writing between the lines

There’s a school of thought out there in customer support that argues against the use of saved responses (also known as canned, boiler, or template responses).

The idea behind it is that nothing ensures individual attention being given to each and every customer better than actually requiring that. Saved responses provide a shortcut by giving you a template to copy paste and are basically the exact opposite of individual attention. That’s a pretty valid reason—we’ve all had that experience at least once where, after sending in a support ticket to a widely-used product, the response seemed pretty generic and felt like it didn’t quite match up with our question. As a customer, nothing is more annoying than going out of your way to ask for help, only to get a reply that isn’t quite relevant enough to what you were asking or didn’t answer all aspects of your problem. That’s a risk that’s always there if you’re using saved responses very liberally.

That said, there’s also the other side to this. Sometimes you roll out a minor aesthetic change that proves to be very unpopular or a new feature that accidentally breaks something else. Generally, customers will ask about a few specific problems on a much more regular basis. Whether you’re dealing with a giant influx of tickets over a new issue or a regular problem that crops up daily, your responses to all of these people will most likely be very similar. Taking the time to type out the exact same reply hundreds of times is not only extremely inefficient and incredibly repetitive, it uses up a significant amount of time that could be spent giving individual attention to those customers who have problems that need more time to solve. Saved responses are the most obvious and best way to save up that time.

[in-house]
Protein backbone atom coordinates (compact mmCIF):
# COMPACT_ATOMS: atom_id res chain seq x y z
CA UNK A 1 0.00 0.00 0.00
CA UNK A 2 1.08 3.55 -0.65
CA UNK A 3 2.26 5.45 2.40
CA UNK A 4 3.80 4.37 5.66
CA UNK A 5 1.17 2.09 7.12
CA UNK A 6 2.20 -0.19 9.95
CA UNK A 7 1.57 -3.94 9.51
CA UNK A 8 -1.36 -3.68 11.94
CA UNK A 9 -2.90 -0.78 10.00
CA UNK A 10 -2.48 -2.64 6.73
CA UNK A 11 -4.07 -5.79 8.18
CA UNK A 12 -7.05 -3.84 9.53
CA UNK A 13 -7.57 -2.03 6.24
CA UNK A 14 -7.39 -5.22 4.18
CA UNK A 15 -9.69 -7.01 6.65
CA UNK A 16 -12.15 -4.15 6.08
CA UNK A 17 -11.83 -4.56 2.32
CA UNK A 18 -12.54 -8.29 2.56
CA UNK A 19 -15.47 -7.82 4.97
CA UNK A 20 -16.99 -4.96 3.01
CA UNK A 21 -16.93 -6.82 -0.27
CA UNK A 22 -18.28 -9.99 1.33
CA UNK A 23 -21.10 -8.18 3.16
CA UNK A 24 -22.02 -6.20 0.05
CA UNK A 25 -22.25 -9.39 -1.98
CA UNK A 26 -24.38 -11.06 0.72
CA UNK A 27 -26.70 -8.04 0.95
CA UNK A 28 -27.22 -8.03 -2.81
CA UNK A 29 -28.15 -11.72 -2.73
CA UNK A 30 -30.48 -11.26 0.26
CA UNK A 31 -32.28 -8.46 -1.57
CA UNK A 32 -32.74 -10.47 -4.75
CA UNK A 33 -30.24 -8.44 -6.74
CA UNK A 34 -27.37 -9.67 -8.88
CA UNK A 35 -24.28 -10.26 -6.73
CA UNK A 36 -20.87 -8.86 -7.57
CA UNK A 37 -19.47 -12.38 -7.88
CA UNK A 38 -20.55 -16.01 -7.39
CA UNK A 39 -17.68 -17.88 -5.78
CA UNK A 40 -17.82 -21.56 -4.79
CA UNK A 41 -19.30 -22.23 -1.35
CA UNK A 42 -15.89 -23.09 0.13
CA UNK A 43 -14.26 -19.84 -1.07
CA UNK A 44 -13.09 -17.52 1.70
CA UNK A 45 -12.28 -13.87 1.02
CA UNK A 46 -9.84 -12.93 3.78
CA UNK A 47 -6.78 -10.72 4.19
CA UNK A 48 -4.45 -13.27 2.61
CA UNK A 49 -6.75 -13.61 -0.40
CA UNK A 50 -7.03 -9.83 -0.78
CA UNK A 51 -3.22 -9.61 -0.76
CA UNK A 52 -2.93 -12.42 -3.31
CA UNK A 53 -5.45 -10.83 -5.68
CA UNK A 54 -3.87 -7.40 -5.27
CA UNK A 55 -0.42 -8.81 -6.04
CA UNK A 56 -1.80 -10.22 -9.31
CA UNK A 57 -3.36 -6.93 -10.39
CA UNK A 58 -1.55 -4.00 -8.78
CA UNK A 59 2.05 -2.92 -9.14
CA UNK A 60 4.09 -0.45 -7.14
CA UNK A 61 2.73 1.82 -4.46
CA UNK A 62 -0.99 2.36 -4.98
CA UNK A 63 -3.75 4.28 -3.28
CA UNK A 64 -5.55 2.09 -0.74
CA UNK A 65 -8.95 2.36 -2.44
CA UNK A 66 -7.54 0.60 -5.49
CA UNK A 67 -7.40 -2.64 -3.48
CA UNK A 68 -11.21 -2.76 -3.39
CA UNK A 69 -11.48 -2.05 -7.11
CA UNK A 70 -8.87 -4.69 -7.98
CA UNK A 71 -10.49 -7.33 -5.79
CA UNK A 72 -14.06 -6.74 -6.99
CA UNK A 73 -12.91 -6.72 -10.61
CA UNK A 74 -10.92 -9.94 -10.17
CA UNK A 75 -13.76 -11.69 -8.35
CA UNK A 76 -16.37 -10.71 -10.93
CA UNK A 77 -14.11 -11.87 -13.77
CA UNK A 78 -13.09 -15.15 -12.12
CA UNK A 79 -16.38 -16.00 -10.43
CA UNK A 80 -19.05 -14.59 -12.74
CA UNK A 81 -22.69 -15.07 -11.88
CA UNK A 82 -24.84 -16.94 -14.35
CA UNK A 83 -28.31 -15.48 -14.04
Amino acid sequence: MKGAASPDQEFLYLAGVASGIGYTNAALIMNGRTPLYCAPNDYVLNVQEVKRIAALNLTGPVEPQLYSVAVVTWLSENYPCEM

So what do you do?

Prepare saved responses but don’t depend on them

This is essentially an attitude fix. Think of saved responses as a loose guideline for you to follow and make sure you adapt them to each customer every single time you use them. Acknowledge that they’re there to save you time, but don’t fall into the trap of copying over an entire email without at least writing one or two sentences in it. That will ensure you actually adapt it to each individual customer and should help you avoid the problem mentioned above, where you send a response that doesn’t address all issues mentioned in the support request. Better yet, copy over only parts of the saved response each time, like instructions that will be identical each time, and never a full response.

Accept that some degree of repetitiveness is part of the job

Some people are just not made for highly repetitive tasks and tend to run out of attention span or energy when forced to work on them. If that’s you, customer support might not be the best job for you because answering tickets will always be repetitive to a certain degree. People just tend to have the same issues over and over again.

If you notice it getting particularly bad at any specific time (see the giant influx of tickets following a deploy mentioned above), then just try to restructure the way you’re working on them. Take regular breaks, switch to working on something else for a while before getting back to it, and split up your time between different (preferably wholly different) aspects of the job. Don’t ever let the repetitiveness affect the quality of support you’re providing.